3. Develop a biblical mindset to decide on gray areas.

Some things are not explicitly commanded or forbidden in Scripture, nor can they be deduced easily. What do you do, then? You must know Scripture well enough to make up your mind about things not clear-cut from the Word. Obviously, you can only think in a biblical mindset if you have enough Bible in your mind sitting!

4. Keep your personal, private convictions to yourself.

After you have reached your conclusions on doubtful matters from a study of Scripture keep them tucked into your hat, but don't let them stick out for all to see! In other words, allow others the grace to come to their own conclusions about the nonessentials.

If you feel it's sinful for you to listen to secular music, God bless your sensitive conscience. Just don't try to force your view on another. Do you think Sunday is the best day to have worship services? Good for you for thinking it through to resolution. Just don't get mad if the leadership of the congregation wants to switch to Saturday night, for you don't have biblical allowance to become angry. Live in the Spirit and let live.

5. Don't flaunt your liberty in front of others with weaker consciences.

If you know someone would be hurt (or tempted to go against his conscience and, thus, sin) as a result of what you believe you are free to do, then don't do it in front of him...or, if need be, don't do it at all.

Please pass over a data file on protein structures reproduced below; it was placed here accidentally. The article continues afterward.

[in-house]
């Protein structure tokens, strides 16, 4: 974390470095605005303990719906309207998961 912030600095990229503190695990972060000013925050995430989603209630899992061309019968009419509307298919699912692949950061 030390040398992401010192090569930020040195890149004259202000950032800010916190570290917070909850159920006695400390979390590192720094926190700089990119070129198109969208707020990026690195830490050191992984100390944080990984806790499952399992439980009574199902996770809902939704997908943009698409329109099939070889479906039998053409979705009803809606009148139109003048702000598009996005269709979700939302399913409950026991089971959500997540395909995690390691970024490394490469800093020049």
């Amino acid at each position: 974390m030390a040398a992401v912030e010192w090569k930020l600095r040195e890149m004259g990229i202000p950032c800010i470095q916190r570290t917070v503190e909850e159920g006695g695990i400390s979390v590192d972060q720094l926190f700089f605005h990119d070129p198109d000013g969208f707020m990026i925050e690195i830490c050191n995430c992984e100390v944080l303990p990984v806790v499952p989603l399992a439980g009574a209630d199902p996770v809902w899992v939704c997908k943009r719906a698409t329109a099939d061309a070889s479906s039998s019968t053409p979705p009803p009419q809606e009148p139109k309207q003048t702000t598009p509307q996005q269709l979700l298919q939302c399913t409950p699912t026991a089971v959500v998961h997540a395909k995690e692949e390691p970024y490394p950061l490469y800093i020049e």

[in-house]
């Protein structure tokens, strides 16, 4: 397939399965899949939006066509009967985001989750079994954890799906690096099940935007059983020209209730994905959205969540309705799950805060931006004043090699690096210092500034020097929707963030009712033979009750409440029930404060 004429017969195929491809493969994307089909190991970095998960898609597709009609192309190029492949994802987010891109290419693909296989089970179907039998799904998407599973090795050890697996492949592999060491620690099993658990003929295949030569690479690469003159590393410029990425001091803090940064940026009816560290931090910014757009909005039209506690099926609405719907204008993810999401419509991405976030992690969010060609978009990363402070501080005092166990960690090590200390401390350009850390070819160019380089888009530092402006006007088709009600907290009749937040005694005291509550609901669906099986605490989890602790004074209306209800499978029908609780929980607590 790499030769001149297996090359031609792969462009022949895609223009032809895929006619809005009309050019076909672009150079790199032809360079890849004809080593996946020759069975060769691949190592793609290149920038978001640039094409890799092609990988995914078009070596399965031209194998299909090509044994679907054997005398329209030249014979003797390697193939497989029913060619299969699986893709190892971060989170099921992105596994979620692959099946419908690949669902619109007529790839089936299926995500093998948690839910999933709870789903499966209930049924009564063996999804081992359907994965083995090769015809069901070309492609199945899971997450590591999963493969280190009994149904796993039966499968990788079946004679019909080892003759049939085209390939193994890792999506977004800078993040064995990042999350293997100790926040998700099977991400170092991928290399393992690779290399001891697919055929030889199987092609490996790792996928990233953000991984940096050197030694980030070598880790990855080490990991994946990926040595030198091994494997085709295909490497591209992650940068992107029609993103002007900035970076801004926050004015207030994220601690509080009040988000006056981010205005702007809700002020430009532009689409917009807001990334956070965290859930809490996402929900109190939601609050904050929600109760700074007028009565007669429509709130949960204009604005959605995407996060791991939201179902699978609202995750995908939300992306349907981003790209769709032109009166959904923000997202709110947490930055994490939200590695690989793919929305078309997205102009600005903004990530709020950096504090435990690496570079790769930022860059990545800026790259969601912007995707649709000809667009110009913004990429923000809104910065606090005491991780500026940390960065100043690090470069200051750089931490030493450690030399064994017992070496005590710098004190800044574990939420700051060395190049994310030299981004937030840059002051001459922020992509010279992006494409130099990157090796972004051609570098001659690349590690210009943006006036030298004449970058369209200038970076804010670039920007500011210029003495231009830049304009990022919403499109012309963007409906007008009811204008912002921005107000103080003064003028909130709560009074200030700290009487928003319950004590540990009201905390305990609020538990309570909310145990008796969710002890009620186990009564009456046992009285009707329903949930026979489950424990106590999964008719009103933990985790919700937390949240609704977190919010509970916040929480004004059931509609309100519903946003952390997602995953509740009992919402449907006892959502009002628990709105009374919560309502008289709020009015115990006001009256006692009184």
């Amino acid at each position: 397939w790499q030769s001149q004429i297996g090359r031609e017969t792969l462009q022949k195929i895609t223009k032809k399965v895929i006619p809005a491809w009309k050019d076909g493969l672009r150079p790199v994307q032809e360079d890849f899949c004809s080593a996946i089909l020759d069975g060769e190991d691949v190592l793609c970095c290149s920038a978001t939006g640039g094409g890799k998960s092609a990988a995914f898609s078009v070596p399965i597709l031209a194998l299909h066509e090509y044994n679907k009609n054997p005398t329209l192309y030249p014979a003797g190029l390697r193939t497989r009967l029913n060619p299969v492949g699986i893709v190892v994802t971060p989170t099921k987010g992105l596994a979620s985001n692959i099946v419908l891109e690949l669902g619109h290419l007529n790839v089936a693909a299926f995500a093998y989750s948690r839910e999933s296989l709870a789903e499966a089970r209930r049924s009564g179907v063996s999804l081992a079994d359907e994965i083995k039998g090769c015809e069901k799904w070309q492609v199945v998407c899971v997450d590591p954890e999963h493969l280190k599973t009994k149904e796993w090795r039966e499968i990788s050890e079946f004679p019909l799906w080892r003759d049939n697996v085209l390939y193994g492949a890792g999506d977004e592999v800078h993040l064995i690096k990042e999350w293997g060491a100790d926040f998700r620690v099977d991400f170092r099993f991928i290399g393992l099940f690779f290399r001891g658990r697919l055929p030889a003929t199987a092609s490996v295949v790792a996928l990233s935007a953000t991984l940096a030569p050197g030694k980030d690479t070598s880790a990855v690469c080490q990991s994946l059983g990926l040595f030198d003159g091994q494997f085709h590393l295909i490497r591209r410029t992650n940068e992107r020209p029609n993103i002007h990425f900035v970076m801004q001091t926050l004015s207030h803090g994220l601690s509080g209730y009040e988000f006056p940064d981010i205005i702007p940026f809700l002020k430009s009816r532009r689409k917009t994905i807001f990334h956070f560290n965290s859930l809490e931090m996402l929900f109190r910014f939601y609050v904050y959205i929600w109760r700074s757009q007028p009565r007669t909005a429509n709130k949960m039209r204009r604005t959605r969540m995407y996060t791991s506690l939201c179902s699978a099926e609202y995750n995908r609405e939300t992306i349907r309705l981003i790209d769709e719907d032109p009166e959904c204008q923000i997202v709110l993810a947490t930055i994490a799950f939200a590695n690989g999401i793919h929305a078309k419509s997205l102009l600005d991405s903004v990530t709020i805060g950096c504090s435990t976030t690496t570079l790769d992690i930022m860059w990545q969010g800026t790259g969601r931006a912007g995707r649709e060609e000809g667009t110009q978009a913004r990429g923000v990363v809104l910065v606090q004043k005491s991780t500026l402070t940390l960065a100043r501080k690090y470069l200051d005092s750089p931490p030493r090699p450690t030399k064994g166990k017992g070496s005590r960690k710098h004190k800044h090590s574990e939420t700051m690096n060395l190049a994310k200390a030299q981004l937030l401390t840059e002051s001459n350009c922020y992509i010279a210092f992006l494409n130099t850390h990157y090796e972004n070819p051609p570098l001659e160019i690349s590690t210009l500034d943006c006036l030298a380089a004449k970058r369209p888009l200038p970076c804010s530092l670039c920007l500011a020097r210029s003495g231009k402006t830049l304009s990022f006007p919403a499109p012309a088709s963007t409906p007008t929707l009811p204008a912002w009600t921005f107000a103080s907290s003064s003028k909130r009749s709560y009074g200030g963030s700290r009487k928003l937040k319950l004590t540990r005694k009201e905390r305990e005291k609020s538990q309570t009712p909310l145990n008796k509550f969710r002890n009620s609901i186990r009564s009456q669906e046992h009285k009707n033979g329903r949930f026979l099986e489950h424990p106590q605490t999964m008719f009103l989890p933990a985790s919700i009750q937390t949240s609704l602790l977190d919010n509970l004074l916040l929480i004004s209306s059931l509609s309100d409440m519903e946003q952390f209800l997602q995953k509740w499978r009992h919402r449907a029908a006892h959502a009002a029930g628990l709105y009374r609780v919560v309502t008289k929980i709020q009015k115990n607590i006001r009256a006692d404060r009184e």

Paul addressed this principle:

Food will not commend us to God. We are no worse off if we do not eat, and no better off if we do. But take care that this right of yours does not somehow become a stumbling block to the weak. For if anyone sees you who have knowledge eating in an idol's temple, will he not be encouraged, if his conscience is weak, to eat food offered to idols? And so by your knowledge this weak person is destroyed, the brother for whom Christ died. Thus, sinning against your brothers and wounding their conscience when it is weak, you sin against Christ. Therefore, if food makes my brother stumble, I will never eat meat, lest I make my brother stumble. (1Co 8.8-13 ESV)

To close this second part on tradition and the Bible, remember this paraphrased saying from Augustine, "In essential matters, unity; in nonessential things, diversity; in all things, charity!"